What is LoRaWAN?
Long Range Wide Area Network (LoRaWAN) is an open networking protocol that enables devices to communicate using a type of proprietary wireless technology known as Long Range (LoRa). Designed for large-scale IoT projects, LoRaWAN is particularly useful for low-power devices that require very little bandwidth.
Discover more about LoRaWAN, the practicalities of deployment, and the potential viability of this networking model for your IoT initiatives.
What is LoRaWAN?
A LoRaWAN network consists of four main components:
End Nodes: these are all the individual devices that make up the network (e.g. sensors, monitors and trackers).
Gateways: these act as a bridge between the end nodes and the rest of the network. Gateways collect end node data and transmit this data to the network server. Whereas end node/gateway communication is via LoRaWAN, those gateways communicate with the network server through higher bandwidth protocols (e.g. WiFi, Ethernet, or Cellular).
Network Server: this consolidates data from the gateways before uploading it to the application server.
Application Server: where the consolidated data is ultimately processed and displayed.
The end nodes transmit data to the gateways using LoRa transmitters via an unlicensed ISM (Industrial, Scientific, Medical) radio band. To intercept this information, gateways are equipped with LoRa concentrators.
End nodes and gateways are organised into what is known as a star-on-star network. This means that when an end node transmits its data, the information is received and collected by all gateways in range. The gateways then forward this data to the network server. This network server then deduplicates the data.
The model allows for bi-directional communication between the application server and end nodes. This includes the ability to multicast messages to some or all of your devices. It means you can carry out software upgrades and issue instructions to devices remotely.
LoRaWAN vs LoRa
These two terms are sometimes used interchangeably. However, they relate to slightly different technologies. LoRa is a specific type of technology that enables devices to use the license-free wireless spectrum to communicate. LoRaWAN is a protocol that sits on top of LoRa to create a network.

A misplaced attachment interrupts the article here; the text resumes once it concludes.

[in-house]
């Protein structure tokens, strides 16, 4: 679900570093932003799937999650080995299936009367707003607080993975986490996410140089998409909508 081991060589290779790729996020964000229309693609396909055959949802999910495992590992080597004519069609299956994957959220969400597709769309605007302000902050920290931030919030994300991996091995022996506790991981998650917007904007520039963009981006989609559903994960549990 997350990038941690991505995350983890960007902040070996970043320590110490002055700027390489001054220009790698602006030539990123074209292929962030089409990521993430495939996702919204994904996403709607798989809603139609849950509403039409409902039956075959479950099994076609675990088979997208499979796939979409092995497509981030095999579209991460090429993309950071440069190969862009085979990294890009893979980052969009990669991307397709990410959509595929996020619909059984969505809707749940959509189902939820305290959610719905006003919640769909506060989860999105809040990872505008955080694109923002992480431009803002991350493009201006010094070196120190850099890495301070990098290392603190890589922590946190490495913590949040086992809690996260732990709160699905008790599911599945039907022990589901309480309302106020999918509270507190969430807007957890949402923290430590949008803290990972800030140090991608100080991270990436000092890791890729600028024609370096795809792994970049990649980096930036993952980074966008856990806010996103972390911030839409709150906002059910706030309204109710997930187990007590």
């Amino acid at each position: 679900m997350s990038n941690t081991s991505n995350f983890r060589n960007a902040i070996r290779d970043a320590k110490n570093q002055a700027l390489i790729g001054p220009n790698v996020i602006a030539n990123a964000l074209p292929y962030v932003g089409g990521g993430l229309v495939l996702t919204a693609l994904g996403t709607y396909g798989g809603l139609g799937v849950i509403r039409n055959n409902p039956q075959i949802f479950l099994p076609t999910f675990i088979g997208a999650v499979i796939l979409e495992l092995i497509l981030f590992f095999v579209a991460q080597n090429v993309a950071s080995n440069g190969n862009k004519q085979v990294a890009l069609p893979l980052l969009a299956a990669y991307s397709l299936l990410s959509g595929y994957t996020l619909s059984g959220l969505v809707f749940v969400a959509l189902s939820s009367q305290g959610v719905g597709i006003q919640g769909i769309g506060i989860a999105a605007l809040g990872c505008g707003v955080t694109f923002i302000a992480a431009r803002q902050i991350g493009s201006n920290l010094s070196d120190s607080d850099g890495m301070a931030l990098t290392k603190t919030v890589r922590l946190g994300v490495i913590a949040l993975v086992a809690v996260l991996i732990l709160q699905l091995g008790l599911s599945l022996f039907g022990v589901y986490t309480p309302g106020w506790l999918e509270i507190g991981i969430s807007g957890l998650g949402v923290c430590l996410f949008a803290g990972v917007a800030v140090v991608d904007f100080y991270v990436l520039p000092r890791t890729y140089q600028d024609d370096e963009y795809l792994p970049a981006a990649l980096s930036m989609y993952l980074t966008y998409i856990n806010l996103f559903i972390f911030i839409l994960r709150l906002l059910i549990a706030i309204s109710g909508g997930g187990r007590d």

LoRa is a proprietary technology belonging to a semiconductor supplier, Semtech. In a LoRaWAN network setup, all end-node devices and network gateways incorporate LoRa transceiver chips.
LoRaWAN is an open-source cloud-based protocol designed and overseen by the LoRa Alliance. The protocol sets out a standardised model for wide-area networks using LoRa wireless technology, including standardised node authentication and data encryption.
What are the advantages of LoRaWan?
LoRaWAN uses sub-1GHz frequencies and a very narrow frequency band. This offers very strong indoor penetration and makes LoRaWAN highly effective at overcoming physical barriers. It’s a good option for deploying sensors and monitors in difficult-to-reach areas, such as transport and utility tunnels, enclosed parts of buildings, as well as for sub-soil monitoring in agriculture.
LoRaWAN enables wireless transmission of up to 15km, while also being able to penetrate dense urban or deep indoor environments.
Transmitting or receiving information via LoRa requires just a tiny amount of current. This makes LoRaWAN a good option for businesses that want to take a ‘fit and forget’ approach to device management. Energy usage for networked devices is minimal, so batteries can last for many years.
With cellular-based IoT connectivity, you pay for the privilege of using the carrier’s network. By contrast, LoRaWAN uses unlicensed frequencies, so you don’t pay for data usage unless you are using services from a LoRaWAN infrastructure provider who may charge you.
What’s more, because LoRaWAN facilitates bi-directional communications, you can update device firmware over-the-air, thereby reducing the costs and logistical challenges of device management.
What are the disadvantages of LoRaWAN?
While the LoRaWAN model eliminates carrier data charges, the downside of this is that you are responsible for developing, configuring and securing your network. Thanks to the standardised LoRaWAN protocol, there are plenty of vendors offering the components you need for this. However, it can involve a considerable financial outlay.
With cellular IoT, if you want to branch out into a different geographic location, it’s usually just a matter of engaging with an IoT MVNO like Wireless Logic or else finding a suitable local carrier and carrying your model over to their infrastructure. With LoRaWAN, it isn’t always this simple. There may be an existing LoRaWAN service provider you can partner with. If not, it’s a case of having to build your own infrastructure.
LoRaWAN can be ideal for obtaining small amounts of data from devices deployed in the wild. Also, as we’ve seen, LoRaWAN can also be used to actually transmit messages to those devices.
However, too much communication can lead to frequencies becoming overcrowded. And in fact, LoRaWAN service providers set limits on the number of messages that can be sent per day. If too many devices attempt to communicate at once on a network, it can lead to interference and error. At busy times, Packet Error Rates (PERs) can be as high as 50%. For critical applications where packet accuracy is a top priority, LoRaWAN may not be a viable option.
Find out more
For an expert assessment of your connectivity needs and to discover the best fit M2M options for your business, speak to Wireless Logic today.
To discover more about the Low Power Wide Area Network options available to your business and all other aspects of IoT connectivity, explore our glossary.